Canon® 7D Mark II Fast Start


Canon® 7D Mark II Fast Start


Lesson Info

Autofocus Area of the Canon® 7D Mark II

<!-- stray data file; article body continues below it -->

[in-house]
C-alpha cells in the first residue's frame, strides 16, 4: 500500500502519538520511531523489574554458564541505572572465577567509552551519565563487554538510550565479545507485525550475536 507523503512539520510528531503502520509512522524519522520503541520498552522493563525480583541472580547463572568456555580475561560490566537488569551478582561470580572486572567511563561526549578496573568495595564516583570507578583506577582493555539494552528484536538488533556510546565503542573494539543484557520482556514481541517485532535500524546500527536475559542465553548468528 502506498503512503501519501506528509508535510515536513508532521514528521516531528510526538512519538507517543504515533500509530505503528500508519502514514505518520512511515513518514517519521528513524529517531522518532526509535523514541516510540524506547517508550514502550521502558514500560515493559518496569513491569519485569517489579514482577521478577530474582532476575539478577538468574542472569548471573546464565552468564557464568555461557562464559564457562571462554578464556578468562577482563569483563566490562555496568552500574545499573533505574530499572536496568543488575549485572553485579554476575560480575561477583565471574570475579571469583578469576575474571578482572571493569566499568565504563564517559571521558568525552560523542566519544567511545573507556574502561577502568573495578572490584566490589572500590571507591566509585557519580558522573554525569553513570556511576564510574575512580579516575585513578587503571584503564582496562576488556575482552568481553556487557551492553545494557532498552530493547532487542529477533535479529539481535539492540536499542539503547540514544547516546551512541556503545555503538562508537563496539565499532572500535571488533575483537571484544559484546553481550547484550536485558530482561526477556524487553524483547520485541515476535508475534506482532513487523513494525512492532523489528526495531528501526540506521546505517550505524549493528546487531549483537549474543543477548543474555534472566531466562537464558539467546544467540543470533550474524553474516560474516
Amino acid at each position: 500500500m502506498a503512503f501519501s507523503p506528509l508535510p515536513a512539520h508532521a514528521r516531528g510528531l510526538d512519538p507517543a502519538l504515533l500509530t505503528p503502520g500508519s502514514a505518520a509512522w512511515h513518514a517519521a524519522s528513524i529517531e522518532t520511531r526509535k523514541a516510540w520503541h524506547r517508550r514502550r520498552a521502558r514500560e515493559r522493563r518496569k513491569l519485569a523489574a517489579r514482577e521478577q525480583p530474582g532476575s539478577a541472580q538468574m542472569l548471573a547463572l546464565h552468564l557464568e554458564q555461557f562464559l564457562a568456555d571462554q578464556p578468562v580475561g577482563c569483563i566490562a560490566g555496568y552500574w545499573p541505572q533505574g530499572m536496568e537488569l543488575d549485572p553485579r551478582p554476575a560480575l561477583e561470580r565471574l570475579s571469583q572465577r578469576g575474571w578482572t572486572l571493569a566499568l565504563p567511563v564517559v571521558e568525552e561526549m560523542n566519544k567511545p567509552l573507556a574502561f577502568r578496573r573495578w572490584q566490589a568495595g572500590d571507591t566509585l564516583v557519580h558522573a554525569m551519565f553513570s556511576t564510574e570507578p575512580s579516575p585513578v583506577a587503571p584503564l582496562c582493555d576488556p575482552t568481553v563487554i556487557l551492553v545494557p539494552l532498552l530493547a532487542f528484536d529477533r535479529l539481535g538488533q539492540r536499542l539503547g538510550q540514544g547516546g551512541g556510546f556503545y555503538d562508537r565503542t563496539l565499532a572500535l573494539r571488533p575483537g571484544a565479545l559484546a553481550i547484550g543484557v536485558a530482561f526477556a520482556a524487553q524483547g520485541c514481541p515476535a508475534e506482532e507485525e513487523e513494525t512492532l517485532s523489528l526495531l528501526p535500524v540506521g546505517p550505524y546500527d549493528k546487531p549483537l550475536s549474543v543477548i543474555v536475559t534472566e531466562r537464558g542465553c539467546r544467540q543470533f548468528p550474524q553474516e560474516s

Working our way over to the right hand side of the camera, we have a cluster of buttons in the upper right hand corner. The first of this is the on button pressing this button will focus the lands as long as the lens is in the auto focus mode. As the camera comes out of the box, this button is pretty much useless. The camera may focus with this button, but it's going to refocus when you press down on the shutter release button sew this button is really there for people who want to engage what is known as back button auto focusing, and this is where you turn off the auto focusing option on the shutter release on the front of the camera and you do it separately with the back of the camera. This is something that I have switched to in the recent years and I very much enjoyed, but it does take a little bit of time to adjust and I enjoy it because every time I press down on the shutter release, the camera isn't trying to refocus. I may have set up focus perfectly, and it may be a little bit...